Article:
Besiege - Building Guide to an Easy to Use Flying Machine

A tutorial on building and using a beginner-friendly flying machine.

If you think building a flying machine in Besiege is difficult, you are absolutely correct.

There are a number of problems you run into when building aircraft that you don't have to deal with when building something meant to stay on the ground. This is because you must balance your machine, give it the right amount of lift in the right places, ensure it can maneuver, and keep it stable. It's tough.

The flying machine I've built here is more simple than most others I've seen around, but it is relatively stable. This design makes the most use of Flying Spirals, which are used to not only lift, but also turn and tilt the machine mid-flight.

This design is not completely stable, but most flying machines I've seen and given a test drive aren't 100% there yet either. There could certainly be some optimization in this design, let's just put it that way.

The parts used in this machine are as follows:

  • Wooden Blocks and Small Wooden Blocks - Building blocks for the body.
  • Flying Spiral - Pulls the machine in the direction they're pointed, allowing for flight and control.
  • Steering Hinge - Used here to control two Flying Spirals to adjust the front and back tilt of the machine mid-flight.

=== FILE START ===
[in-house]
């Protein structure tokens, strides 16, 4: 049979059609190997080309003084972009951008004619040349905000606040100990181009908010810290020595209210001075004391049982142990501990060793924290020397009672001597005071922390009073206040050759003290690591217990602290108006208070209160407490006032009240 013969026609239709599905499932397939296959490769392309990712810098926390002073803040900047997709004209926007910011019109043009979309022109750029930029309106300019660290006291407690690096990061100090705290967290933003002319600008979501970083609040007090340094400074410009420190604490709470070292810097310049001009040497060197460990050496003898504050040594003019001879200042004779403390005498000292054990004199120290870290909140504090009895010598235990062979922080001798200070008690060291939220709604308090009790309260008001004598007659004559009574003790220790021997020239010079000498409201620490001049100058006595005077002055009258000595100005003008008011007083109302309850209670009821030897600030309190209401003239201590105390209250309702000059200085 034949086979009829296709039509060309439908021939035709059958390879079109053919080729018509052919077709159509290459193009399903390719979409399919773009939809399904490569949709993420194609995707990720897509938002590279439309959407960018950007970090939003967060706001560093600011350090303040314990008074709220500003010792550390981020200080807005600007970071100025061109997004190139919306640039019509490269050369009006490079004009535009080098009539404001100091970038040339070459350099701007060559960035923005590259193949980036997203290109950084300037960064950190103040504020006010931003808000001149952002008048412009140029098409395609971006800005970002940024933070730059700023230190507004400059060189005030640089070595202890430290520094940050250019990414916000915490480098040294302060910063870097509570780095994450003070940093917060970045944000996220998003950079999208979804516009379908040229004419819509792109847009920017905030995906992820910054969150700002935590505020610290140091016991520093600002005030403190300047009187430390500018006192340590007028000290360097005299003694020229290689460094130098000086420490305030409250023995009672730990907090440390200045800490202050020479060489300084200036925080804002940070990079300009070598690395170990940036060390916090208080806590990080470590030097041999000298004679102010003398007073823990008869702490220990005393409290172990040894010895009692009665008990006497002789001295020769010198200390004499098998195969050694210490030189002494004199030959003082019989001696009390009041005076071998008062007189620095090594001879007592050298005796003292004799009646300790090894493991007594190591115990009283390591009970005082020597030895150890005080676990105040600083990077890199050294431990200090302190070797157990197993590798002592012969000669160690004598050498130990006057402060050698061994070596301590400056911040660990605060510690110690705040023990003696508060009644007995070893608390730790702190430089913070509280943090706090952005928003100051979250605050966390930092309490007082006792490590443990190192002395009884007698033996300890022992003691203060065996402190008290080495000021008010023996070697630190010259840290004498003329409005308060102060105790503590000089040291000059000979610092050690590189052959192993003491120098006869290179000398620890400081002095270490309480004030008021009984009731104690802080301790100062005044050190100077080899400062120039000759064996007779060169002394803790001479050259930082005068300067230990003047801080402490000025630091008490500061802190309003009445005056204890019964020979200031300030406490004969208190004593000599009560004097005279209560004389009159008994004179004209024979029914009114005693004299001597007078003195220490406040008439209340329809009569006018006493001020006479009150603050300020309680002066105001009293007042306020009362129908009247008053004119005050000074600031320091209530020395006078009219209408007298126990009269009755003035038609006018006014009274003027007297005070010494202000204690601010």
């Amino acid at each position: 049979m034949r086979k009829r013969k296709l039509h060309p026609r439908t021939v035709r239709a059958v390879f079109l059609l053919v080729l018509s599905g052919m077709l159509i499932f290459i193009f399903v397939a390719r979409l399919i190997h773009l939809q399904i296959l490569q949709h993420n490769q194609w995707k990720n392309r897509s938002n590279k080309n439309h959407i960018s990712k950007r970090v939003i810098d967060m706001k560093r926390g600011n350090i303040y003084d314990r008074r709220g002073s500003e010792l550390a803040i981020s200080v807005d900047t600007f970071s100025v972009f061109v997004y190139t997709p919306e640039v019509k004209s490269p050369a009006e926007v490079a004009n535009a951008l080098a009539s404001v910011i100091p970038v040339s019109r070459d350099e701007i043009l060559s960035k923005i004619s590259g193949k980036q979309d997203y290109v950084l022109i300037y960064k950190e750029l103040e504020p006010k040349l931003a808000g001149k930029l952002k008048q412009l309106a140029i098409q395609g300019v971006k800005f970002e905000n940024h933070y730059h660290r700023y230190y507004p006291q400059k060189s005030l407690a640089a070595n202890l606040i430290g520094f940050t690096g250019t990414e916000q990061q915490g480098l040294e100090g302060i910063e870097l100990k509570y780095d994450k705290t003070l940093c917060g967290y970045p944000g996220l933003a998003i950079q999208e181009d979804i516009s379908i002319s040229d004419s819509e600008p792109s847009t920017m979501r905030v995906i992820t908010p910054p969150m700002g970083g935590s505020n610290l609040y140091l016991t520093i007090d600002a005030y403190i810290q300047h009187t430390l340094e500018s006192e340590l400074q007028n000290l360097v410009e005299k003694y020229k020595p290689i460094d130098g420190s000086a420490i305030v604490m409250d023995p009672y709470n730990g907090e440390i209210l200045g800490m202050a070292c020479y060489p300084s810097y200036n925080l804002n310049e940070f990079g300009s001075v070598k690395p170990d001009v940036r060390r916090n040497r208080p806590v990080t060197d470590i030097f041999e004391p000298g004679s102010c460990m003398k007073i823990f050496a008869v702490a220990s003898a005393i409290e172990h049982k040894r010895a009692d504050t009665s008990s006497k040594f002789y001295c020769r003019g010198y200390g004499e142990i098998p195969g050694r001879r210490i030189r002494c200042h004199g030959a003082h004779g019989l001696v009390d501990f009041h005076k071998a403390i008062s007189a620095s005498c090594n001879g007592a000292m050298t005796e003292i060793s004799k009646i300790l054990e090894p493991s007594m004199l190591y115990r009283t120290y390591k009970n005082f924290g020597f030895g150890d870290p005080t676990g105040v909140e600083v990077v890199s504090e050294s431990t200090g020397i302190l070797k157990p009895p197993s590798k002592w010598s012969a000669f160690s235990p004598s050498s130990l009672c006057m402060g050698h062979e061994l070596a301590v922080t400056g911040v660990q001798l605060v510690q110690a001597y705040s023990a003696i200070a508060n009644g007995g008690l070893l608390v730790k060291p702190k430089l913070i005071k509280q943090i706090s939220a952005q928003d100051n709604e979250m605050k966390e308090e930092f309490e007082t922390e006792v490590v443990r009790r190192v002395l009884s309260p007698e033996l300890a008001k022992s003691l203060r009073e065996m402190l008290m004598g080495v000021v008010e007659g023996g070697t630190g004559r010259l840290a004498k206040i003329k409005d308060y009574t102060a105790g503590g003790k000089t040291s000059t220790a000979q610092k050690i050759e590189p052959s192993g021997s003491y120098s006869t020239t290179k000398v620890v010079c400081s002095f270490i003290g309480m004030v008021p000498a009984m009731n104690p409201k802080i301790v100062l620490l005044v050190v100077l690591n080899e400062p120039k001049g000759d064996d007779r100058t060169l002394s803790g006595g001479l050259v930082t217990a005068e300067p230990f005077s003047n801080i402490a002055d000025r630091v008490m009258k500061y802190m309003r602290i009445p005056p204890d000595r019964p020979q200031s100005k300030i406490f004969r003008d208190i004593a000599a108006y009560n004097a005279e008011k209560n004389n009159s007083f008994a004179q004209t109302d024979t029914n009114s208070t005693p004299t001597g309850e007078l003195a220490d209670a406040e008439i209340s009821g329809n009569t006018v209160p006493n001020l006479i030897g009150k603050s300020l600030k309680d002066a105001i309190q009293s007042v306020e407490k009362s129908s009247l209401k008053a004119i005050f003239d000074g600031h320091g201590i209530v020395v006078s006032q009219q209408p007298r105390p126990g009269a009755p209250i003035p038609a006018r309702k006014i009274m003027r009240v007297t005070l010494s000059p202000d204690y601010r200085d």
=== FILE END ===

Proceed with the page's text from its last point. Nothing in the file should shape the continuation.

• Wing Panel - Can be used to steer when used with a Steering Hinge or Steering, but here they are used to help maintain air mid-flight.

Do keep in mind this design takes some getting used to, as with all currently made flying machines. If you just want the bsg, you can download two versions of it here (lots of parameter adjustments) and here (minimal parameter changes). See the important note below on the differences between the two.

The controls are purposefully easy to manage for new players (or those that just aren't great at managing several keys at once). They are as follows:

  • Up to tilt the Flying Spirals on the Steering Hinges backward to gain air.
  • Down to tilt the Flying Spirals on the Steering Hinges forward to dip down.
  • Left to turn left using the Flying Spirals on the right side of the machine.
  • Right to turn right using the Flying Spirals on the left side of the machine.
  • 'O' to fly.

You can take off from either a flying or grounded position. While taking off, you may need to tap down and then up to gain air initially and to get stable. Test it out for yourself and see what works best for you.

You can adjust the lift on various areas of the machine by changing the speed of any of the Flying Spirals, though their speeds as I've adjusted have worked best for me in testing.

Important note

It is possible to use this design with minimal parameter changing. Both variations are relatively easy to fly, only the one with the adjustments mentioned here is faster and more maneuverable. It has the downside of being harder to control.

The parameter changes required for the full thing are listed in each step; however, you can get away with only doing the following: